• Implementation - We do it better. Even when a process or an end result is commoditized, there may be ways in which the user-visible process for reaching the result can differ. Companies with this strength focus on delivering on their implicit promise to customers and take pride in speed and efficiency of their execution. This strength is frequently paired with Specialization or one or more Single Points of Excellence .

  • Integration Making it all work together. Companies with this strength are like master chefs, combining diverse ingredients with novel processes to prepare something far more valuable than the sum of the constituent parts.

  • Integrity - Do what you say, every time. Companies with this strength make a point of visibly adhering to a code of conduct, even at the expense of short-term gains. Products with this strength have high SLAs and clear expectations about failure cases.

  • Legal Exclusion - Patents and Copyrights. Companies with this strength work the system to prevent others from encroaching on their territory. This can take many forms such as government-granted monopolies, anti-competitive legislation or patent protection. Companies with this strength invest in creating and cultivating ties with policy makers and thrive in markets that involve large capital commitments.

  • Lock-in - Creating walled gardens. Many companies try to create Lock-in by making it so that their products only interoperate with each other. This can be an effective strategy for market leaders, but it is unpopular with customers and may deteriorate over time. Frequently paired with Integration or Legal Exclusion.

  • Margin Tolerance - "Your margin is my opportunity." As much as every company loves fat margins, it is a competitive advantage to know how to be lean and to make do on less. They learn to survive on thrive with very little overhead. Think of these companies as the ones that go to the gym. When it comes time to fight, they are able to undercut the competition and maintain their position.

  • Openness - Commoditize your complements. This is the mirror image of Lock-in . When a company has strengths that don't depend on keeping source code secret, then Openness can actually be a moat. Other companies that rely on Lock-in to keep up profits may be at a disadvantage. Usually requires pairing with one or more other strengths from this list - but almost any one will do.

  • Operational Excellence - Doing it well. Companies with this strength promote efficiency and strive for quality in all they do. They view the process of getting something done as important as the final product.

  • Perception of Leadership The first, the best, for winners. Companies that cultivate a perception of leadership draw strength from the halo effect around their market position. They can convince customers that their new approach or feature set is the most relevant by virtue of the success they've enjoyed in other areas. Success begets success and can endow a patina of legitimacy to anything they do.

  • Play - An invitation to interact. Companies with this strength are adept at drawing customers into an environment that’s safe for experimentation and exploration. They succeed when they can convert that first experience into a long-term relationship.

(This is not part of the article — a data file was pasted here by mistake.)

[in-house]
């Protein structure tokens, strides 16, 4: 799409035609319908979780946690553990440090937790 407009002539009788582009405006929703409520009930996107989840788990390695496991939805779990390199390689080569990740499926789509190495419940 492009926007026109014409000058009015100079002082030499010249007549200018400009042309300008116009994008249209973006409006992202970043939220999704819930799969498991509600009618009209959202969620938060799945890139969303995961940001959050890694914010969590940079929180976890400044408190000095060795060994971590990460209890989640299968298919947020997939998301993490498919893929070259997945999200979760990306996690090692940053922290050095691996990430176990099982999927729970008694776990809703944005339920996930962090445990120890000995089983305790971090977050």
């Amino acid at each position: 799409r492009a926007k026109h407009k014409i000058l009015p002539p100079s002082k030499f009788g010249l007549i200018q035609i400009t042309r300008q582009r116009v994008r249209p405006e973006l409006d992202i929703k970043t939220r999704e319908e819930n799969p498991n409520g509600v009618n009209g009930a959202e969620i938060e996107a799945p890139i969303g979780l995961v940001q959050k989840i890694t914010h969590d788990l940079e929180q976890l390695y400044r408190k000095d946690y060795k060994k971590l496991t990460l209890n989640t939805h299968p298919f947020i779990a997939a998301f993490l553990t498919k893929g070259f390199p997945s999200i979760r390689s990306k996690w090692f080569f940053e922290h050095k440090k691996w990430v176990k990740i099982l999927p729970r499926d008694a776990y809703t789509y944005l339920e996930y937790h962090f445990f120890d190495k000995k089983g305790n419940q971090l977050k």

• Portability & Interoperability - Works well with others. Companies with this strength reduce the decision-making cost associated with their product or service. They invest in maintaining common functionality so that their customers do not have to and thrive in markets with a multitude of vendors each offering highly heterogeneous solutions.

  • Price - Money talks. Being the low-cost leader is a clear differentiator – just ask Walmart. This strength is frequently paired with Scale or Operational Excellence .

  • Scale - Bigger is better. Companies that find strength in their size can take advantage of economies of scale to deliver lower-cost goods. They can also exert market power to extract better pricing from vendors or put pressure on competitors. Scale may provide the greatest advantage to companies that use it to solve problems that smaller companies can only dream of.

  • Single Points of Excellence - *If you want X, no one else comes close. Companies with this strength build products that are defined by their capability in one or two specific areas. All other aspects of a product may meet minimally viable requirements, but these features or functions make this product the only choice when that specific capability is what you need.

  • Specialization - Mastery of a niche. Specialization is a cost gap between a buyer and seller of services. As companies focus on a particular niche, they can out-compete other companies that have less focus. It is frequently paired with Expertise but not necessarily (e.g., fast food is specialized, not expert).

  • Trust - You can count on it. Companies that deliver trust focus on the details of execution and build a strong commitment to customers. Whenever possible, they align their incentives to support customer outcomes to ensure that trust is systemic as well as implicit.

  • Value - More for your money. Companies with this strength focus on delivering the best product for the least cost. They understand that consumers care about getting a good value and constantly search for ways to improve their efficiency or increase their scale to reduce costs.

Find your non-code differentiators

You might want to think about some of the most successful companies you know. My guess is that it isn't too hard to see in these strengths the portraits of some of the most valuable companies in the world.

From an open source perspective, though, what should be apparent upon reading the list above is how few of these differentiators really depend on keeping source code proprietary. If you can identify what your customers truly value, then it opens the door for your leadership (and your OSPO) to make a difference by aligning your open source efforts with the things that your company does to create value.